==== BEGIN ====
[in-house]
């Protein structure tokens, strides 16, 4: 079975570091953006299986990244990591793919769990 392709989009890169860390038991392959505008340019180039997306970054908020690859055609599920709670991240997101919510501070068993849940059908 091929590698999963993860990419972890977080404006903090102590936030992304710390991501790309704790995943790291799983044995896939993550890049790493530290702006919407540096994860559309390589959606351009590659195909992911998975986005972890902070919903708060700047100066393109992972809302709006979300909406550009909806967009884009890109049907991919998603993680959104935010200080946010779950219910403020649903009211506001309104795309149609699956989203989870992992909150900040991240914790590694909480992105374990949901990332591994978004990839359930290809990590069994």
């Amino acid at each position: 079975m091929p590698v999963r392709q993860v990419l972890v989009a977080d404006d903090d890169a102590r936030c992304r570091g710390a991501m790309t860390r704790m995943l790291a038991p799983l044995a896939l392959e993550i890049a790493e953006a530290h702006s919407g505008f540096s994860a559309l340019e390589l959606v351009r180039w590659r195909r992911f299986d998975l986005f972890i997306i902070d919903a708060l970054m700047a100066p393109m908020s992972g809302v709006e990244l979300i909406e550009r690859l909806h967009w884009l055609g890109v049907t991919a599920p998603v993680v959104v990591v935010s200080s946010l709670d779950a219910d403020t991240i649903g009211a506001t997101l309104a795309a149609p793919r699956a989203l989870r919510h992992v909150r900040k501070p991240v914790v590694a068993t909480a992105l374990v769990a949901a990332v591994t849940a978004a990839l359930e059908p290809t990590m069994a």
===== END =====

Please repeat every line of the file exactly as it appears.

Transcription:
[in-house]
């Protein structure tokens, strides 16, 4: 079975570091953006299986990244990591793919769990 392709989009890169860390038991392959505008340019180039997306970054908020690859055609599920709670991240997101919510501070068993849940059908 091929590698999963993860990419972890977080404006903090102590936030992304710390991501790309704790995943790291799983044995896939993550890049790493530290702006919407540096994860559309390589959606351009590659195909992911998975986005972890902070919903708060700047100066393109992972809302709006979300909406550009909806967009884009890109049907991919998603993680959104935010200080946010779950219910403020649903009211506001309104795309149609699956989203989870992992909150900040991240914790590694909480992105374990949901990332591994978004990839359930290809990590069994």
């Amino acid at each position: 079975m091929p590698v999963r392709q993860v990419l972890v989009a977080d404006d903090d890169a102590r936030c992304r570091g710390a991501m790309t860390r704790m995943l790291a038991p799983l044995a896939l392959e993550i890049a790493e953006a530290h702006s919407g505008f540096s994860a559309l340019e390589l959606v351009r180039w590659r195909r992911f299986d998975l986005f972890i997306i902070d919903a708060l970054m700047a100066p393109m908020s992972g809302v709006e990244l979300i909406e550009r690859l909806h967009w884009l055609g890109v049907t991919a599920p998603v993680v959104v990591v935010s200080s946010l709670d779950a219910d403020t991240i649903g009211a506001t997101l309104a795309a149609p793919r699956a989203l989870r919510h992992v909150r900040k501070p991240v914790v590694a068993t909480a992105l374990v769990a949901a990332v591994t849940a978004a990839l359930e059908p290809t990590m069994a």